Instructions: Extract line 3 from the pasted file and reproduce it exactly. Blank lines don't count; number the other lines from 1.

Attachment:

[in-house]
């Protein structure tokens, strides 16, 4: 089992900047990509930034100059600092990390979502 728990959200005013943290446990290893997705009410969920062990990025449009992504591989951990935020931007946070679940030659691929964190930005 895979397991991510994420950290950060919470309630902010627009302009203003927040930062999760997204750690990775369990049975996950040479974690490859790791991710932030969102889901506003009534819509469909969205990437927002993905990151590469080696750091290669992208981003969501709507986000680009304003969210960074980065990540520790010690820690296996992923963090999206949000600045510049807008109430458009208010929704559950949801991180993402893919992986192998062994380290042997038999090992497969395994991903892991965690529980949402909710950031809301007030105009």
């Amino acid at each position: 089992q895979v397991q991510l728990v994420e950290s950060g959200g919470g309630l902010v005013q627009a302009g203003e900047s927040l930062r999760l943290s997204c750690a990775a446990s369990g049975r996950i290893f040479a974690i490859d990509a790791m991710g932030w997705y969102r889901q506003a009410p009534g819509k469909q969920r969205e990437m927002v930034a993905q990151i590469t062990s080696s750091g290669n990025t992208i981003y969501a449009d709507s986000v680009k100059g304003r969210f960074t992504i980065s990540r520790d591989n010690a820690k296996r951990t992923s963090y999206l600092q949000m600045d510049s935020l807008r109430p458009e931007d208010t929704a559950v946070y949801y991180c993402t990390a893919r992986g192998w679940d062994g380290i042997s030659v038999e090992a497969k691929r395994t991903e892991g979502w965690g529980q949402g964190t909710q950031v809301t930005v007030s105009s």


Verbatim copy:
């Amino acid at each position: 089992q895979v397991q991510l728990v994420e950290s950060g959200g919470g309630l902010v005013q627009a302009g203003e900047s927040l930062r999760l943290s997204c750690a990775a446990s369990g049975r996950i290893f040479a974690i490859d990509a790791m991710g932030w997705y969102r889901q506003a009410p009534g819509k469909q969920r969205e990437m927002v930034a993905q990151i590469t062990s080696s750091g290669n990025t992208i981003y969501a449009d709507s986000v680009k100059g304003r969210f960074t992504i980065s990540r520790d591989n010690a820690k296996r951990t992923s963090y999206l600092q949000m600045d510049s935020l807008r109430p458009e931007d208010t929704a559950v946070y949801y991180c993402t990390a893919r992986g192998w679940d062994g380290i042997s030659v038999e090992a497969k691929r395994t991903e892991g979502w965690g529980q949402g964190t909710q950031v809301t930005v007030s105009s």